The implants were placed 12 weeks after the completion of distraction. We first positioned 6 Defcon TSA implants (Impladent, Sentmenat, Barcelona, Spain) with Avantblast surfacing to prevent collapse of the distracted bone fragment. The remaining teeth were then extracted and the distraction screws were removed. The dimensions of the implants and the Ostell values obtained at the time of surgery are shown in Table 1. All implants were left submerged.

Second-stage surgery was performed 2 months later and, after healing of the mucosa (1 month later), the cemented, fixed prosthesis was placed and yielded an acceptable esthetic outcome and good radiologic adjustment (Figures 7 through 9). The clinical and radiologic control 24 months later showed good implant and soft tissue conditions (Figure 10).

DISCUSSION

Extensive bone defects in the anterior mandible complicate the location and angulation for dental implanting. The patient in this report presented with a large vertical bone defect of the anteroinferior alveolar ridge that was treated with alveolar bone distraction. This technique facilitates bone and soft tissue proliferation through distraction or stretching of pre-existing native bone. No donor-site surgery is required, and there is no limit to elongation. Distraction increases soft tissues (ie, skin, mucosa, blood vessels, muscle, nerves) as well as bone,4 and there is a lesser tendency toward bone resorption.5 The disadvantages of distraction are the prolonged period of distraction5 and the need for maintaining strict control of segment bone direction during distraction.4 The success rates of implant placed in distracted alveolar bone ranges from 85% to 97%.6,7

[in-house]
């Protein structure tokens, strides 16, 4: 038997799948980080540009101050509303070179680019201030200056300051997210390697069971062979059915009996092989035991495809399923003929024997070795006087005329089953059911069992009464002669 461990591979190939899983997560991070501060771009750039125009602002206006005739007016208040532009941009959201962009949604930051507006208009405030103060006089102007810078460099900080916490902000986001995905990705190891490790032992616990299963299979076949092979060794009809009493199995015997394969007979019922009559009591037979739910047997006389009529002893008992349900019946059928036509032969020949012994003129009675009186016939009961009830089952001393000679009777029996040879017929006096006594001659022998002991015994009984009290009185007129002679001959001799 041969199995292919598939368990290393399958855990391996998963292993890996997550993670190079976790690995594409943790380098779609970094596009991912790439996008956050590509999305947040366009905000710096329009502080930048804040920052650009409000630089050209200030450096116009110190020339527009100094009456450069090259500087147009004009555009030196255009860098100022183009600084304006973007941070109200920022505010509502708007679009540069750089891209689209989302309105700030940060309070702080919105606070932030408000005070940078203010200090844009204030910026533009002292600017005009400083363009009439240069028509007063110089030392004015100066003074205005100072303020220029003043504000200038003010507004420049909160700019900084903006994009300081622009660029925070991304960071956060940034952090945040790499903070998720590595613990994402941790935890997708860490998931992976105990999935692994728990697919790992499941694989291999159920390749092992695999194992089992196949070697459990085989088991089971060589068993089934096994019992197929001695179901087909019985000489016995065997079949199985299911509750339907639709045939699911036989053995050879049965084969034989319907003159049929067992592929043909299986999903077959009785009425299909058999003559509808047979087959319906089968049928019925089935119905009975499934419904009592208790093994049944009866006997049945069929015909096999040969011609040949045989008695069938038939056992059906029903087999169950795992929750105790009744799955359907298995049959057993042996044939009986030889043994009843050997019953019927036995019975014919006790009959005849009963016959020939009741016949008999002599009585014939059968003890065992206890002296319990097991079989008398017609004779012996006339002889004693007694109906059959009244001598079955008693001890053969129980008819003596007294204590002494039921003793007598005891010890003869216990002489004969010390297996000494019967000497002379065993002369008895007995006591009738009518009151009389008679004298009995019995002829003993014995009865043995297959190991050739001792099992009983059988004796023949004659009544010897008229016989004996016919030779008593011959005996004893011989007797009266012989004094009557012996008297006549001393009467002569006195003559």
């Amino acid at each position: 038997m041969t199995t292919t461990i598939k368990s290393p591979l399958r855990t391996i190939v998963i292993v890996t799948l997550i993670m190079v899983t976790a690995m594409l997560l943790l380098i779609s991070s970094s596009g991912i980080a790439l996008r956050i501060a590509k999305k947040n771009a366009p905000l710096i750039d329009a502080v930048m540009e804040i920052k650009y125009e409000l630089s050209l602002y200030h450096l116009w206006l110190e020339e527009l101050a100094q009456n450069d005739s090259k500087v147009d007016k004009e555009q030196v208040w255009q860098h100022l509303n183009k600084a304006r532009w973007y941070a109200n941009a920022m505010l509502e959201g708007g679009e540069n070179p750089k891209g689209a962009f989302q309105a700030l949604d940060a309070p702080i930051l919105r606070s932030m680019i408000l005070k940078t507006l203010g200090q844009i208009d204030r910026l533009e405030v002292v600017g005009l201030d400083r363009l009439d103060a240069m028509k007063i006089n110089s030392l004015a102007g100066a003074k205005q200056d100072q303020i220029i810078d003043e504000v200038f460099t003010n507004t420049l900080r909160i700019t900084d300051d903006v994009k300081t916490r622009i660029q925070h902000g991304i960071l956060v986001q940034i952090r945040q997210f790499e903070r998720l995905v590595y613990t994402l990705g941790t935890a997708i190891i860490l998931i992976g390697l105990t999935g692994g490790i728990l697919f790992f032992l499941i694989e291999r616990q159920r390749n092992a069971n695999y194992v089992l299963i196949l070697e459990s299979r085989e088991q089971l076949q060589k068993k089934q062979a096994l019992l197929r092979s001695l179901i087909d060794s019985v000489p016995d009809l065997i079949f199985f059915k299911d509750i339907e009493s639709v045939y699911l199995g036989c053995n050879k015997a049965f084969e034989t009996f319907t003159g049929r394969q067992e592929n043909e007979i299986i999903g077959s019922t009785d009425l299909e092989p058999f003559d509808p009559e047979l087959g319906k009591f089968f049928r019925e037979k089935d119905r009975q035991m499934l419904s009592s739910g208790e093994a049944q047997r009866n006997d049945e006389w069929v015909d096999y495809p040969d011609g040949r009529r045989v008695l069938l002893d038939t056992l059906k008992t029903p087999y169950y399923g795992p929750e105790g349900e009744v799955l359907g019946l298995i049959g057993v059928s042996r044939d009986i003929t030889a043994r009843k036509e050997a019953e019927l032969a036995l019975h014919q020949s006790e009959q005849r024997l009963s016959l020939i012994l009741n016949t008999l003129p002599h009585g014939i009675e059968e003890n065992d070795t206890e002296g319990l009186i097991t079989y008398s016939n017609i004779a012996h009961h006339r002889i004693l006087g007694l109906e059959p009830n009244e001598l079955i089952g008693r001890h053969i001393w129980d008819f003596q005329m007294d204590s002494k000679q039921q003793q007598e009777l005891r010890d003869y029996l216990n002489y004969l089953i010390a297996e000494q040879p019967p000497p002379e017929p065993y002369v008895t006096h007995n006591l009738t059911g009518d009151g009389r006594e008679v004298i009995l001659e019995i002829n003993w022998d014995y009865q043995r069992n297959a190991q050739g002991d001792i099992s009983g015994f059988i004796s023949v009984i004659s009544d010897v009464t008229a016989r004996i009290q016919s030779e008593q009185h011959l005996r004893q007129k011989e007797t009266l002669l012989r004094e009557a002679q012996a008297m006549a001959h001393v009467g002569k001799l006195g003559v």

According to Ley and Cranin,2 the success of alveolar bone distraction depends on a series of factors, including: (1) osteogenic tissue preservation, (2) stabilization of the distractor screws and plates, (3) an adequate latency period, (4) an appropriate rhythm and rate during the distraction period, and (5) observation of the required consolidation period. It is essential to preserve the blood supply to the distracted segments. An incision on the crest with reflection of a full-thickness buccal flap was used to preserve the soft tissue supply to the bone segment. Stabilization of the distractor elements is essential for correct bone-block movement. We used 2 distractors according to Garcia-Garcia et al,8 who recommend this approach when bone blocks are longer than 2 cm in length. The latency, activation rate, duration of activation, and consolidation period in alveolar bone distraction vary according to different authors (Table 2).5,7,9–11 Distraction was started 12 days after surgery at a rate of 1 mm daily.